1 Mark J. Valencia, “Whither the South China Sea Disputes,” paper presented at the International Conference on the South China Sea, Nov. 26-27, Hanoi.
2 Asia Times, March 26, 2009; DPA, “Vietnam criticizes Chinese fishing bans in the South Sea,” Monsters and Critics, May 18, 2009; “Philippines seeks to improve Spratly structures,” Reuters, May 20, 2009.
3 “Seas fill with tension over China’s moves,” Asahi.com, Oct. 2, 2010; fortunately, they have since been released. Anne Gearan, “US says Asian sea disputes should end peacefully,” Associated Press, Oct. 11, 2010.
4 Some say China is backtracking on this assertion. “US ASEAN set to push back against China,” The Wall Street Journal, Sept. 22, 2010.
5 Jiang Yu, Chinese Foreign Ministry spokesperson “We resolutely oppose any country which has no connection to the South China Sea getting involved in the dispute, and we oppose the internationalization, multilateralization or expansion of the issue. It cannot solve the problem, but make it more complicated.” “China tells US to keep out of South China Sea dispute,” Reuters, Sept. 21, 2010
6 Mark J. Valencia, “The South China Sea brouhaha: separating substance from atmospherics,” Nautilus, Aug. 10, 2010. The rest of this section is from this piece.
7 Donald K. Emmerson, “China’s ‘frown diplomacy’ in Southeast Asia,” PacNet #45, Oct. 6, 2010.
8 Walter Lohman, “Not the time to go wobbly: press US advantage on South China Sea,” WebMemo, No. 3023, Heritage Foundation, Sept. 22, 2010.
9 One might ask just what law is that? This statement is a bit odd from the only major country that hasn’t ratified the 1982 Convention on the Law of the Sea, which governs such claims and activities.
10 There is doubt on the origin and fact of this statement. Li Hong Mei, People’s Daily, Sept. 23, 2010; Phil Stewart and John Ruwitch, “US sees crisis fears easily over South China Sea,” Reuters, Oct. 12, 2010.
11 “China tries to calm nerves over Asia sea activity,” Associated Press, Oct. 15, 2010.
12 “China to resolve territorial disputes through dialogue,” Asia Pacific News, Oct. 22, 2010.
13 “China foreign policy whitepaper gets new chapter on maritime rights,” Breitbart, Sept. 27, 2010; “Gates raises concerns about China,’s territorial disputes with Asian neighbors,” Radio Liberty, Oct. 12, 2010.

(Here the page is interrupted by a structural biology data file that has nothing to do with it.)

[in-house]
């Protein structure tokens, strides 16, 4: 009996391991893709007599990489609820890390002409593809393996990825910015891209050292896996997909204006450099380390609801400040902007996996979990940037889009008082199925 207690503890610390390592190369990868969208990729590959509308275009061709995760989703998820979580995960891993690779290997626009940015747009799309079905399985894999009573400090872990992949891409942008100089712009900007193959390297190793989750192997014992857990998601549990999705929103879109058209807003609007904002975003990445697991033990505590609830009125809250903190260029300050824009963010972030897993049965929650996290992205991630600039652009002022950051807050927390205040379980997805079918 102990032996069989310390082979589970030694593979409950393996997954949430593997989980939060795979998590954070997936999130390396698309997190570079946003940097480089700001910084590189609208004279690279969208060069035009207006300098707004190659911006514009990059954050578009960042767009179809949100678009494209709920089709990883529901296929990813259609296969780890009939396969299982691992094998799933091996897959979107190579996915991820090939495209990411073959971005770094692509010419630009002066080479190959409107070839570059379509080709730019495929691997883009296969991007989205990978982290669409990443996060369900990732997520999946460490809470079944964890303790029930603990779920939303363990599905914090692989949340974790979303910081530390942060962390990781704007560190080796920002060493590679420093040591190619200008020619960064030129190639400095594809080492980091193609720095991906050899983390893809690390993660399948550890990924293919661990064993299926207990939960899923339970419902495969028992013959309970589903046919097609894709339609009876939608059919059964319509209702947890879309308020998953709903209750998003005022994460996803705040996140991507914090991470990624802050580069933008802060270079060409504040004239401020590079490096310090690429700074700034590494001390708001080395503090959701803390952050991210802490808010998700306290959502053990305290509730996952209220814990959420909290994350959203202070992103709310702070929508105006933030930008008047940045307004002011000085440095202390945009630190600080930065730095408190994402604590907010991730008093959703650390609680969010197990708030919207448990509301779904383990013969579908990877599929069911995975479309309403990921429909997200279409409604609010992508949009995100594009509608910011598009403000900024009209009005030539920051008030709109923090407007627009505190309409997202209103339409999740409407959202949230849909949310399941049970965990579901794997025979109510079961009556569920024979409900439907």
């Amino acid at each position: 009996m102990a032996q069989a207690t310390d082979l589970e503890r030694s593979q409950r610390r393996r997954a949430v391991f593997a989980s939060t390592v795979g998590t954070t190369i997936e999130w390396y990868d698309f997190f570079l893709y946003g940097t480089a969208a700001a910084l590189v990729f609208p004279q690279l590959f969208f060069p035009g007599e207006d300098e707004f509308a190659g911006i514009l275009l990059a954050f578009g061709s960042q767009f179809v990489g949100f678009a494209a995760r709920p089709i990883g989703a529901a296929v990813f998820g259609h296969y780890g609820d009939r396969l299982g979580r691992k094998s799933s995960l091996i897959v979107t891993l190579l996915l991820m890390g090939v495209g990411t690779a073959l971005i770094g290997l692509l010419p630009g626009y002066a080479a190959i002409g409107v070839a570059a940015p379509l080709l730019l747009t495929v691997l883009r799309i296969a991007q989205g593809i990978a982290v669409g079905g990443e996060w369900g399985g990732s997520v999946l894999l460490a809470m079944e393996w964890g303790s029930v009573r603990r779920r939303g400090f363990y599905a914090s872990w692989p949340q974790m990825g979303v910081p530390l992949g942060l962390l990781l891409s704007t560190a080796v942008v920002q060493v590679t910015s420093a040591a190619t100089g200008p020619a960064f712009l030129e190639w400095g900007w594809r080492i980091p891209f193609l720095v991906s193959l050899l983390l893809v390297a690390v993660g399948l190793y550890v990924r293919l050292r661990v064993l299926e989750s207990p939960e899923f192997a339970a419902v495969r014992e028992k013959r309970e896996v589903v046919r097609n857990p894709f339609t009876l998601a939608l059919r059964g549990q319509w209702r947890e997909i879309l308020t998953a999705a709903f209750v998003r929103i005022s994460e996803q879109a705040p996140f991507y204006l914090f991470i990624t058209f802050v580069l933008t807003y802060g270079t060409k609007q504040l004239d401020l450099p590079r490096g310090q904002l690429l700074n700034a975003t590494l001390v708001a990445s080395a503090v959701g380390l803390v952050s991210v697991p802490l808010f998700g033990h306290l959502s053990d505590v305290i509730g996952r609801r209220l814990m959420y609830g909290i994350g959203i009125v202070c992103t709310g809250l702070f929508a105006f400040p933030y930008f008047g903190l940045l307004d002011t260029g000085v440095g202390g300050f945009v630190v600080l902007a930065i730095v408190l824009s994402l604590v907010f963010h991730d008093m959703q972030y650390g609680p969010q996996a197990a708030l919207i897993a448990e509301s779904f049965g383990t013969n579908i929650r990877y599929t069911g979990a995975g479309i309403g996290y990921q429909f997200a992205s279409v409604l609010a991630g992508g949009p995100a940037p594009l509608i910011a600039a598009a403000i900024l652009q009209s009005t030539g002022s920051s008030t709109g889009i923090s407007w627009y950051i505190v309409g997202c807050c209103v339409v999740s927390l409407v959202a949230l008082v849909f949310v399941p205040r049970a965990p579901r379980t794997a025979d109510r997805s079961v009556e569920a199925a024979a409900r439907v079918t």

14 “Asia’s new Cold War,” Time.com, Oct. 1, 2010.
15 “Navigation ‘not a problem,’” China.org.cn, Oct. 23, 2010.
16 Ryan Clarke, “Chinese energy security: the myth of the PLAN’s frontline status,” SSI, Aug. 17, 2010.
17 Gail Harris, “The right US Pacific strategy,” The Diplomat, 24 August 2010; Tim Sullivan and Michael Mazza, “The next nuclear arms race,” The Wall Street Journal, Sept. 27, 2010.
18 “International co-operation vital in South China Sea,” The Star, Aug. 23, 2010.
19 Frank Ching, “A clash of interest in Asia,” The Japan Times, July 29, 2010.
20 “Australia enlisted as regional mediator,” The Australian, Aug. 20, 2010.
21 Kavi Changkittavorn, The Nation, Aug. 17, 2010.
22 “China and Japan escalate standoff over fishing captain,” New York Times, Sept. 20, 2010; Former US Deputy Secretary of State Richard Armitage said that China was “testing” Japan in the East China Sea row, and “warning Vietnam, Malaysia, the Philippines and Taiwan about their disputed territory” in the South China Sea. “US backs ASEAN stand against use of force in Spratlys,” Philippine Daily Inquirer, Sept. 20, 2010.
23 “Obama reviving US clout in Asia as China stumbles,” AFP, July 30, 2010
24 The Australian.com, Aug. 4, 2010.
25 William Ide, Pentagon official: China showing new assertiveness in Asia, June 18, 2010.
26 “Clinton says US seeks leadership role in Asia,” Voice of America News, Oct. 28, 2010.
27 Foster Klug, “Obama, SEast Asian leaders urge free navigation,” The Associated Press, Sept. 25, 2010.
28 “US seeks to contain rising China,” Radio Australia, Aug. 3, 2010.
29 “China and the US battle to assert presence in South China Sea,” Christian Science Monitor, Aug. 17, 2010; However, new Philippine President Benigno Aquino Jr. says “in case [Beijing tries to push ASEAN around], I think ASEAN has demonstrated that we will stand as a bloc.” “Aquino: ASEAN united vs. China on territorial dispute,” Philippine Daily Inquirer, Sept. 25, 2010.
30 Frank Ching, “Mixed views in rising China,” The Japan Times, Aug. 18, 2010. Major General Luo Yan accused the US of sending “its gunboats to every corner of the world, tyrannizing the weak and extending its security boundaries to others’ doorsteps.”
31 “Obama reviving US clout in Asia as China stumbles: experts”, AFP, Aug. 4, 2010.
32 “The US will this year spend more than $US700 billion on national defense — more than the next 34 highest spending countries in the world combined,” The Australian, Aug. 4, 2010; Bernard F. W. Loo, “Chinese military power: much less than meets the eye,” RSIS Commentary, No, 111/2010. Sept. 9, 2010.
33 Rick Rozoff, “Asia: Pentagon revives and expands Cold War Military blocs,” Global Research, Sept. 18, 2010.
34 Michael Richardson, “What China has joined together,” The Japan Times, Sept. 29, 2010.